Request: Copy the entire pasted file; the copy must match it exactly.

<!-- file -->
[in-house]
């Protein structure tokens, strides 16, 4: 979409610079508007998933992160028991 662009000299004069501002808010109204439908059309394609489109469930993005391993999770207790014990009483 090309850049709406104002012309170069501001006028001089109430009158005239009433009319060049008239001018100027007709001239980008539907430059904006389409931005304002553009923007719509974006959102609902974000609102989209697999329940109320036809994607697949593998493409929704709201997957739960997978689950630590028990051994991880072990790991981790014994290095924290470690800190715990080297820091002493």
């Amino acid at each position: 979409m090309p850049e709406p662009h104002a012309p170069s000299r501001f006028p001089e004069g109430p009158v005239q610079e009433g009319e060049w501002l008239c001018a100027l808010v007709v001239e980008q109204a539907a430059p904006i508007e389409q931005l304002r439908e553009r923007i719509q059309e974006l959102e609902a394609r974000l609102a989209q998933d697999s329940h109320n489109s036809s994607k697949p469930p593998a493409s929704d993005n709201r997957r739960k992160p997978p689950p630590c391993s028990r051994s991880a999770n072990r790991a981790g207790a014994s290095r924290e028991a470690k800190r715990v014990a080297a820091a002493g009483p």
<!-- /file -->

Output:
[in-house]
């Protein structure tokens, strides 16, 4: 979409610079508007998933992160028991 662009000299004069501002808010109204439908059309394609489109469930993005391993999770207790014990009483 090309850049709406104002012309170069501001006028001089109430009158005239009433009319060049008239001018100027007709001239980008539907430059904006389409931005304002553009923007719509974006959102609902974000609102989209697999329940109320036809994607697949593998493409929704709201997957739960997978689950630590028990051994991880072990790991981790014994290095924290470690800190715990080297820091002493």
């Amino acid at each position: 979409m090309p850049e709406p662009h104002a012309p170069s000299r501001f006028p001089e004069g109430p009158v005239q610079e009433g009319e060049w501002l008239c001018a100027l808010v007709v001239e980008q109204a539907a430059p904006i508007e389409q931005l304002r439908e553009r923007i719509q059309e974006l959102e609902a394609r974000l609102a989209q998933d697999s329940h109320n489109s036809s994607k697949p469930p593998a493409s929704d993005n709201r997957r739960k992160p997978p689950p630590c391993s028990r051994s991880a999770n072990r790991a981790g207790a014994s290095r924290e028991a470690k800190r715990v014990a080297a820091a002493g009483p």